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Pendleton v. United States

United States District Court, N.D. Mississippi, Greenville Division

August 7, 2017

PATRICK PENDLETON MOVANT
v.
UNITED STATES OF AMERICA RESPONDENT

          MEMORANDUM OPINION AND ORDER

          DEBRA M. BROWN UNITED STATES DISTRICT JUDGE

         Before the Court is Patrick Pendleton's “Motion Under 28 U.S.C § 2255 to Vacate, Set Aside, or Correct Sentence by a Person in Federal Custody.” Doc. #64.[1]

         I

         Procedural History

         On June 26, 2015, Patrick F. Pendleton was named in two-count indictment charging him with one count of conspiracy to commit healthcare fraud (Count One) and one count of healthcare fraud (Count Two). Doc. #1.

         A. Change of Plea

         On December 16, 2016, Pendleton, pursuant to a plea agreement in which the Government agreed to dismiss Count Two at the conclusion of sentencing, pled guilty to Count One. Doc. #37; Doc. #39. At his plea hearing, Pendleton admitted that he conspired with Sandra Livingston, Lara Thompson, and others known and unknown to the grand jury, to defraud a healthcare benefit program. Doc. #71 at 8, 15, 21; see also Doc. #1 at ¶ 9. Pendleton also agreed with the Government's factual basis for the plea, which stated that Pendleton was a patient recruiter for numerous hospice providers who “solicited and recruited potential hospice patients in the Northern District of Mississippi, including Bolivar County, Mississippi, who were not hospice appropriate in return for a per-patient fee paid by the hospice providers that received the recruited patients.” Doc. #71 at 14-17. At the conclusion of the plea hearing, the Court accepted Pendleton's plea agreement and related plea supplement. Of relevance here, the plea supplement provides:

the defendant hereby expressly waives all rights of appeal as to any and all issues in this case, ... as well as all rights to contest or collaterally attack the conviction and/or sentence, and the manner in which the sentence was imposed, in any post-conviction proceeding, including but not limited to a motion brought pursuant to 28 U.S.C. § 2255; except to claims relating to prosecutorial misconduct and ineffective assistance of counsel. This waiver is made in exchange for the concessions made by the United States in this Plea Agreement.

Doc. #38 at 3.[2]

         B. Sentencing Documents

         The Pre-Sentence Investigation Report (“PSR”) prepared by the United States Probation Service stated, among other things, that “according to case material, the defendant ... utilized others (e.g., Marvin ‘Shawn' Pendleton, Roy Milton Neal, and Tori Beth McClain), who under the defendant's direction recruited patients or assisted with patient recruitment.” Doc. #59 at ¶ 14. Based on this stated role of Pendleton in the conspiracy, the PSR included a three-point enhancement of Pendleton's offense level under § 3B1.1(b) of the United States Sentencing Guidelines (“U.S.S.G.” or “Guidelines”) for Pendleton's leadership role in the offense. Doc. #59 at ¶ 30. With this enhancement, Pendleton's calculated Guidelines range in the PSR was 33 to 41 months. Id. at ¶ 79.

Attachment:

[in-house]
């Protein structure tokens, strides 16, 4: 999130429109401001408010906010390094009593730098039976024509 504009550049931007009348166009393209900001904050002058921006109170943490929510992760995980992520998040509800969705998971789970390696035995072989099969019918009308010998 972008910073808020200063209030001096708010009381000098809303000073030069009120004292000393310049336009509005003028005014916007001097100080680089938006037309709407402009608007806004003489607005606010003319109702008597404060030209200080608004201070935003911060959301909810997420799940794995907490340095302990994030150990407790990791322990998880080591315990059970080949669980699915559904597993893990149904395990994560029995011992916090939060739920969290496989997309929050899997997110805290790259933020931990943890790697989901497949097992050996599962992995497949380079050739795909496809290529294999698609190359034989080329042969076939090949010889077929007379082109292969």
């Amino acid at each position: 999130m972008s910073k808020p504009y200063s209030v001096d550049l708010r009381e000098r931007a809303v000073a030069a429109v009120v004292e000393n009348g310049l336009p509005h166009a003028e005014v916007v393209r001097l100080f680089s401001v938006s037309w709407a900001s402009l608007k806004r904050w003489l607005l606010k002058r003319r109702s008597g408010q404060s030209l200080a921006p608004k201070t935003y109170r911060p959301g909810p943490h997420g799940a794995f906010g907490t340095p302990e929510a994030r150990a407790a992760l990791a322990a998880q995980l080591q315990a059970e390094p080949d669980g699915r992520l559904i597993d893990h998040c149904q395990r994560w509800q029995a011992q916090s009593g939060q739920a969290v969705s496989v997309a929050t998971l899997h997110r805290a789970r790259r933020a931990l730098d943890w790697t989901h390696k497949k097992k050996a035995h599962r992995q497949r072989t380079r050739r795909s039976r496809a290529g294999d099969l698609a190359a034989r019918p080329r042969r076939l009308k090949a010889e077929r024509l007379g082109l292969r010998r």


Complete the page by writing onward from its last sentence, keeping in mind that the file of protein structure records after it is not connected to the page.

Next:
On March 22, 2016, the Government filed a motion for downward departure under the Guidelines. Doc. #44. Pendleton submitted a sentencing memorandum the next day. Doc. #45.

         C. Sentencing Hearing

         On May 3, 2016, Pendleton appeared before the Court for sentencing. Doc. #53. At his sentencing hearing, Pendleton raised an objection to the three-point enhancement to his Guidelines offense level.[3] Doc. #72 at 5-11. Pendleton conceded that he supervised one individual (McClain) but argued that because the Indictment only set forth that he conspired with Sandra Livingston and Lara Thompson, the three-point enhancement requiring five or more participants should not apply. Id. at 11, 13-14. Additionally, during his statement, Pendleton's counsel remarked: “[Pendleton] does the patient recruiting. He gets people under him. Now he is a supervisor. He's working for a couple of people. He has a couple of people working for him.” Id. at 37.

         After hearing the parties' arguments, the Court overruled Pendleton's objection to the leadership enhancement, adopted the PSR as its findings of fact, and held that based on the factual basis underlying Pendleton's guilty plea and the undisputed facts in the PSR, the three-point enhancement was justified. Id. at 15, 17. The Court granted the government's motion for downward departure based on Pendleton's substantial assistance, noting that an upward variance would have been justified otherwise, and sentenced Pendleton to a 40-month term of imprisonment. Id. at 45. On the Government's motion, the Court then dismissed Count Two of the indictment. Id. at 48.

         Pendleton did not object to his sentence or pursue a direct appeal. However, on or about February 24, 2017, Pendleton filed the instant § 2255 motion, acting pro se. Doc. #64. The Government responded on April 26, ...


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